The patient was positioned supine and the lower extremity held in 30° flexion. A single 2-g dose of intravenous ceftazidime was administered. Under fluoroscopic control, an entrance point for a 10-mm cannulated drill along the medial aspect of the proximal tibia was located. A stab-incision was made, and the cannulated drill was inserted and directed cranially and posteriorly towards the centre of the pseudo-arthrosis until the tip of the drill was located just subchondral at the lateral tibial plateau. Position of the drill was verified by fluoroscopy (Fig. 3).
The drill and the collected tissue, consisting of normal cancellous bone and fibrous tissue, were removed. A similar manoeuvre was performed, only now the 10 mm cannulated drill was directed more posteriorly in order to access more of the pseudo-arthrosis. The fibrous tissue was separated from the healthy cancellous bone for microscopic evaluation (Fig. 3).
Using a curette through the drill-hole, the remaining pseudo-arthrosis was removed under fluoroscopic control (Fig. 4). A combination of the removed cancellous bone mixed with homologous bone was used to fill the defect created by the cannulated drill. Fluoroscopic imaging showed good positioning of the bone grafting. A tibial ACL guide was used to guide Kirschner wires for two 4.5-mm cannulated partially threaded screws. These screws were used to lag and stabilize the bony fragment.
There was a good fixation and compression of the avulsed fragment. Radiographic evaluation demonstrated good positioning of the screws with all screw threads in the avulsed bony fragment (Fig. 5).
Postoperatively, the patient was mobilized immediately with a full leg cylinder plaster cast. There was no weight bearing for the first 6 weeks followed by full weight bearing without the plaster cast. Mobilization was guided by a physical therapist. Three months after surgery, the patient was satisfied with the result of the surgical intervention. The complaints of a “clicking” sensation and posterior pain on weight bearing were completely resolved. Physical examination showed no posterior sag or anterior-posterior instability. Radiographs showed a complete disappearance of the pseudo-arthrosis of the bony avulsion of the tibial insertion of the PCL and good incorporation of the bone graft (Fig. 5).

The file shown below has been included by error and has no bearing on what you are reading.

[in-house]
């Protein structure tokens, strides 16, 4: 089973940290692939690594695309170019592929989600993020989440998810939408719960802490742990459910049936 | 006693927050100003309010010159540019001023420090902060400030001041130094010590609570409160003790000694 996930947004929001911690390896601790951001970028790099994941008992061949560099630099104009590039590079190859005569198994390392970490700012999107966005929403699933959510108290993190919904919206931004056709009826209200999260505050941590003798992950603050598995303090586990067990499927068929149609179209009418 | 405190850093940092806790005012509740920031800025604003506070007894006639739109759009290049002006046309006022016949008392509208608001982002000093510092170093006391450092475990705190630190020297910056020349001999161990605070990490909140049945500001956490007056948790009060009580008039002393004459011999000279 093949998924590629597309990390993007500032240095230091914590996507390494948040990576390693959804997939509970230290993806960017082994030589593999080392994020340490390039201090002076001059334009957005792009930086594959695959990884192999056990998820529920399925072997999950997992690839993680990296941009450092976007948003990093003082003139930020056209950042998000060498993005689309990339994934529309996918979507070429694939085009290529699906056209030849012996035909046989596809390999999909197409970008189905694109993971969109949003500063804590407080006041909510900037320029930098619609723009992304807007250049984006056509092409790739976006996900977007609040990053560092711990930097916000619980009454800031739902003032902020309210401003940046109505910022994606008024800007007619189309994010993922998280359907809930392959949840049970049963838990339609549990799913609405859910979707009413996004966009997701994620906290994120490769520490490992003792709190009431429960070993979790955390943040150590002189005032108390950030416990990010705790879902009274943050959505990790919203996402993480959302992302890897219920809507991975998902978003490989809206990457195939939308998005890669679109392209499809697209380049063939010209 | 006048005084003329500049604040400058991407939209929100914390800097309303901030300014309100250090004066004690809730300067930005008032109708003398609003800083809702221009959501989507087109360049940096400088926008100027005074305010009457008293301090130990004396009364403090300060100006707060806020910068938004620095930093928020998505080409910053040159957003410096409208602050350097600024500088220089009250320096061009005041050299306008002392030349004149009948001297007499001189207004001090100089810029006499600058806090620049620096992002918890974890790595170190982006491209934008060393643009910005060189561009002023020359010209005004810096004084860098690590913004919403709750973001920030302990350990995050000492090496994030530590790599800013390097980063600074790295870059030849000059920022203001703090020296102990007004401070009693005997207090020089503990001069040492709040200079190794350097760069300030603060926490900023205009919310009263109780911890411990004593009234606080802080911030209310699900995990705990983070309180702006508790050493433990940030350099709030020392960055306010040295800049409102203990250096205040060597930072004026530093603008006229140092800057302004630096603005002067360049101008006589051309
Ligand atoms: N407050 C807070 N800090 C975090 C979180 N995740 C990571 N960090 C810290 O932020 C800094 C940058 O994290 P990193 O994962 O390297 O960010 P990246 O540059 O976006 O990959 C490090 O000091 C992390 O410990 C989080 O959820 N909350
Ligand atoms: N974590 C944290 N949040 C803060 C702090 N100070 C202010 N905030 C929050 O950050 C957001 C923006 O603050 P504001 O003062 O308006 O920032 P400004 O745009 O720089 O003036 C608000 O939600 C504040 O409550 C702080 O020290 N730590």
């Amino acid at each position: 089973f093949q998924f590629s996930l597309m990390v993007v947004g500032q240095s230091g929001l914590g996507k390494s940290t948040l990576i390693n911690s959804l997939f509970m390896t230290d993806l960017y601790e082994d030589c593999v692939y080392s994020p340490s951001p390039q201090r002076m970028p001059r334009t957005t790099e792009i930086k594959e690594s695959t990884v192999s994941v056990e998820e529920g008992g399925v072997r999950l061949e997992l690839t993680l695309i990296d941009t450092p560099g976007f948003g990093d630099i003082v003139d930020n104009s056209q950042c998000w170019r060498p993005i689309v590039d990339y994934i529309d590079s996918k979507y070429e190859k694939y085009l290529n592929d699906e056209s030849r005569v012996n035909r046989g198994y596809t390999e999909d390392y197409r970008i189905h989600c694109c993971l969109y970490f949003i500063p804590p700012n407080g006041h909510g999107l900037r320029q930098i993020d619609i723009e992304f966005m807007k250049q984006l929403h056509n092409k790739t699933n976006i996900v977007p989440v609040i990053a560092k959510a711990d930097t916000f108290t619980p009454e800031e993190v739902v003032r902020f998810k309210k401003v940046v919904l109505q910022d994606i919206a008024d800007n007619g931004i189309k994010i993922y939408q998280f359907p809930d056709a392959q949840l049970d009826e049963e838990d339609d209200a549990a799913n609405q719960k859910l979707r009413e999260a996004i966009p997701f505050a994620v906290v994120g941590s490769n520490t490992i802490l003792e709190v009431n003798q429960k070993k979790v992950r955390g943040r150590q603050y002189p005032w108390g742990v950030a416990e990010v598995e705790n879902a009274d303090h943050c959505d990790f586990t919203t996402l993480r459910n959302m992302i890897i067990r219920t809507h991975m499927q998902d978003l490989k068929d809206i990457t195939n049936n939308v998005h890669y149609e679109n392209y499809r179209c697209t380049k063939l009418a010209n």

In this case, there was a good functional result following minimally invasive pseudo-arthrosis repair of a posterior cruciate ligament avulsion fracture.
In displaced bony PCL avulsion injuries, there is general consensus that surgical reduction and fixation in the acute phase is indicated to stabilize the joint and prevent non-union . However, proper treatment of bony PCL avulsions past the acute phase is uncertain. Trickey states that surgical repair of an avulsion the tibial attachment of the PCL after 3 weeks is not successful . Kim et al. reported two patients with non-union tibial avulsion fractures who underwent surgical reduction and fixation 19 and 20 months after the causal trauma. Both were described to have grade C (abnormal) function postoperatively according to the assessment with the IKDC form .
In contrast, Torisu reported good results in three patients with delayed repair of bony PCL avulsion fractures; he stated that late repair is recommended . Meyers  reported two patients with delayed treatment of displaced PCL avulsion fractures operated three and 6 months after the initial trauma with good functional results. Jung et al. reported reduction and screw fixation of a 4.5-year-old displaced PCL avulsion fracture. Using a posterior approach and single screw fixation, good stability and function of the knee was obtained .
The case presented here seems to be rather unique due to the fragment size and the approach for pseudo-arthrosis repair. In this case of a 4-year-old pseudo-arthrosis, it was hypothesized that it would be necessary to remove the pseudo-arthrosis tissue to achieve a solid bone union. The removal of the pseudo-arthrosis tissue and the filling with homologous bone was deemed easier and safer using a medio-anterior rather than a posterior approach. A minimally invasive technique was used to reduce soft tissue damage and reduce the risk of injury to the popliteal neurovascular branch. Furthermore, a medio-anterior approach was preferred over a posterior one for optimal screw fixation in the centre of the avulsed bony fragment. Partially threaded screws were chosen to achieve a rigid and stable fixation with compression between the bony avulsion fragment and the proximal tibia.
There are no previous reports of similar pseudo-arthrosis repairs, but good results of delayed refixation of PCL avulsion fractures have been described. Therefore, refixation and pseudo-arthrosis repair should be considered as a viable treatment.